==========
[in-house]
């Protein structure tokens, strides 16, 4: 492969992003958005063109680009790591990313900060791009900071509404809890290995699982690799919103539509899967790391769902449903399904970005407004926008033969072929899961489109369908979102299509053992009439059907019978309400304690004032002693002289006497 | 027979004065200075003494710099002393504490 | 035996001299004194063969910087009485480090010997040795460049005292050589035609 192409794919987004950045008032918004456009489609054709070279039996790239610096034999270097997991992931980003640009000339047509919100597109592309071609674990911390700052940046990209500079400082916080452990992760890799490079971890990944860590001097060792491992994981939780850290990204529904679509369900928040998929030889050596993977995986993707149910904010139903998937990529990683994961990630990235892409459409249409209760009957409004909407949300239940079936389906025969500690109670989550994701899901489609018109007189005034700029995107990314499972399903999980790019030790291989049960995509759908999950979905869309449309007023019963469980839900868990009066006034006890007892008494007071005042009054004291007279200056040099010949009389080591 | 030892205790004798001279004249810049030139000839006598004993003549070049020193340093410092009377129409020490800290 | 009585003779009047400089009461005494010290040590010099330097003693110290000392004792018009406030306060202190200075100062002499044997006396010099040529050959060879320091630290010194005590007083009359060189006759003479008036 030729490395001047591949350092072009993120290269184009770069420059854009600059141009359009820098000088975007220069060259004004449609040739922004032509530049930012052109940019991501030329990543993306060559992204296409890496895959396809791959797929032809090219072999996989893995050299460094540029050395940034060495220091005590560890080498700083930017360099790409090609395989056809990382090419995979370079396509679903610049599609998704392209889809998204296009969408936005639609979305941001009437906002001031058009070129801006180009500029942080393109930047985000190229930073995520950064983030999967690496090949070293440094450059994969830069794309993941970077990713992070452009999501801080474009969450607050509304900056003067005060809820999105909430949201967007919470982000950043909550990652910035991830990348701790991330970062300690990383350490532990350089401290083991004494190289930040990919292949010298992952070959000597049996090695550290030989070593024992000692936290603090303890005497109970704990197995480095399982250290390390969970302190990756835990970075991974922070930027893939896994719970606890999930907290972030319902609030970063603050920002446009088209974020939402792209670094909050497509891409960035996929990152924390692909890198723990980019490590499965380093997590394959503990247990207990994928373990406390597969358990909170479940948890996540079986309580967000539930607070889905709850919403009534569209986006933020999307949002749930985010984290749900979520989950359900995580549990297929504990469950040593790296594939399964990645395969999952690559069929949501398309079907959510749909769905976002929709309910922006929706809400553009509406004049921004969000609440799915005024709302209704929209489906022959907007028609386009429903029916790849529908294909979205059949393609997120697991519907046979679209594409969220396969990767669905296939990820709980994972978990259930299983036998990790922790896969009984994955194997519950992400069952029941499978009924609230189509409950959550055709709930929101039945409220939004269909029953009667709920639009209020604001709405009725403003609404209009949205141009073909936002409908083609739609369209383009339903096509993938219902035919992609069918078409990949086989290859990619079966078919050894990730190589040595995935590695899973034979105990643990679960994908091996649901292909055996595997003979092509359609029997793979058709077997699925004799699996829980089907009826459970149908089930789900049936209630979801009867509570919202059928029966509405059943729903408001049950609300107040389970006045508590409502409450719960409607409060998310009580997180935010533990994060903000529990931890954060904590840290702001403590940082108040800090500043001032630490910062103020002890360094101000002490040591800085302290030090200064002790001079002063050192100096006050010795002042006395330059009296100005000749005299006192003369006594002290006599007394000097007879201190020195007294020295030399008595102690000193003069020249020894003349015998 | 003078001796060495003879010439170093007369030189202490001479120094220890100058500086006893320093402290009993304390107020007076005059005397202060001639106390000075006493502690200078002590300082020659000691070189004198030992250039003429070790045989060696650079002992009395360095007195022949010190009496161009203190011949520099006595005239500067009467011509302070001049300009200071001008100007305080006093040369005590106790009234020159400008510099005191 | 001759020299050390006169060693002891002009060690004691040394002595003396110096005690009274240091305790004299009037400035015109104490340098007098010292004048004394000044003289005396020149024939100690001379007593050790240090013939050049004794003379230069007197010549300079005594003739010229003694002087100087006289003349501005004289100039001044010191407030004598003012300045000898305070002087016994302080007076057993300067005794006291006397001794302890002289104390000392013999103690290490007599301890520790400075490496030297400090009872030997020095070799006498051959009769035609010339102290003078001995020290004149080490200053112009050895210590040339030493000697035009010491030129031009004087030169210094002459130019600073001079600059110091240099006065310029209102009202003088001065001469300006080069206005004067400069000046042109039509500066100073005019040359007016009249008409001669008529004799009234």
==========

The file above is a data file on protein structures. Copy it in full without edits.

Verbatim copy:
[in-house]
């Protein structure tokens, strides 16, 4: 492969992003958005063109680009790591990313900060791009900071509404809890290995699982690799919103539509899967790391769902449903399904970005407004926008033969072929899961489109369908979102299509053992009439059907019978309400304690004032002693002289006497 | 027979004065200075003494710099002393504490 | 035996001299004194063969910087009485480090010997040795460049005292050589035609 192409794919987004950045008032918004456009489609054709070279039996790239610096034999270097997991992931980003640009000339047509919100597109592309071609674990911390700052940046990209500079400082916080452990992760890799490079971890990944860590001097060792491992994981939780850290990204529904679509369900928040998929030889050596993977995986993707149910904010139903998937990529990683994961990630990235892409459409249409209760009957409004909407949300239940079936389906025969500690109670989550994701899901489609018109007189005034700029995107990314499972399903999980790019030790291989049960995509759908999950979905869309449309007023019963469980839900868990009066006034006890007892008494007071005042009054004291007279200056040099010949009389080591 | 030892205790004798001279004249810049030139000839006598004993003549070049020193340093410092009377129409020490800290 | 009585003779009047400089009461005494010290040590010099330097003693110290000392004792018009406030306060202190200075100062002499044997006396010099040529050959060879320091630290010194005590007083009359060189006759003479008036 030729490395001047591949350092072009993120290269184009770069420059854009600059141009359009820098000088975007220069060259004004449609040739922004032509530049930012052109940019991501030329990543993306060559992204296409890496895959396809791959797929032809090219072999996989893995050299460094540029050395940034060495220091005590560890080498700083930017360099790409090609395989056809990382090419995979370079396509679903610049599609998704392209889809998204296009969408936005639609979305941001009437906002001031058009070129801006180009500029942080393109930047985000190229930073995520950064983030999967690496090949070293440094450059994969830069794309993941970077990713992070452009999501801080474009969450607050509304900056003067005060809820999105909430949201967007919470982000950043909550990652910035991830990348701790991330970062300690990383350490532990350089401290083991004494190289930040990919292949010298992952070959000597049996090695550290030989070593024992000692936290603090303890005497109970704990197995480095399982250290390390969970302190990756835990970075991974922070930027893939896994719970606890999930907290972030319902609030970063603050920002446009088209974020939402792209670094909050497509891409960035996929990152924390692909890198723990980019490590499965380093997590394959503990247990207990994928373990406390597969358990909170479940948890996540079986309580967000539930607070889905709850919403009534569209986006933020999307949002749930985010984290749900979520989950359900995580549990297929504990469950040593790296594939399964990645395969999952690559069929949501398309079907959510749909769905976002929709309910922006929706809400553009509406004049921004969000609440799915005024709302209704929209489906022959907007028609386009429903029916790849529908294909979205059949393609997120697991519907046979679209594409969220396969990767669905296939990820709980994972978990259930299983036998990790922790896969009984994955194997519950992400069952029941499978009924609230189509409950959550055709709930929101039945409220939004269909029953009667709920639009209020604001709405009725403003609404209009949205141009073909936002409908083609739609369209383009339903096509993938219902035919992609069918078409990949086989290859990619079966078919050894990730190589040595995935590695899973034979105990643990679960994908091996649901292909055996595997003979092509359609029997793979058709077997699925004799699996829980089907009826459970149908089930789900049936209630979801009867509570919202059928029966509405059943729903408001049950609300107040389970006045508590409502409450719960409607409060998310009580997180935010533990994060903000529990931890954060904590840290702001403590940082108040800090500043001032630490910062103020002890360094101000002490040591800085302290030090200064002790001079002063050192100096006050010795002042006395330059009296100005000749005299006192003369006594002290006599007394000097007879201190020195007294020295030399008595102690000193003069020249020894003349015998 | 003078001796060495003879010439170093007369030189202490001479120094220890100058500086006893320093402290009993304390107020007076005059005397202060001639106390000075006493502690200078002590300082020659000691070189004198030992250039003429070790045989060696650079002992009395360095007195022949010190009496161009203190011949520099006595005239500067009467011509302070001049300009200071001008100007305080006093040369005590106790009234020159400008510099005191 | 001759020299050390006169060693002891002009060690004691040394002595003396110096005690009274240091305790004299009037400035015109104490340098007098010292004048004394000044003289005396020149024939100690001379007593050790240090013939050049004794003379230069007197010549300079005594003739010229003694002087100087006289003349501005004289100039001044010191407030004598003012300045000898305070002087016994302080007076057993300067005794006291006397001794302890002289104390000392013999103690290490007599301890520790400075490496030297400090009872030997020095070799006498051959009769035609010339102290003078001995020290004149080490200053112009050895210590040339030493000697035009010491030129031009004087030169210094002459130019600073001079600059110091240099006065310029209102009202003088001065001469300006080069206005004067400069000046042109039509500066100073005019040359007016009249008409001669008529004799009234």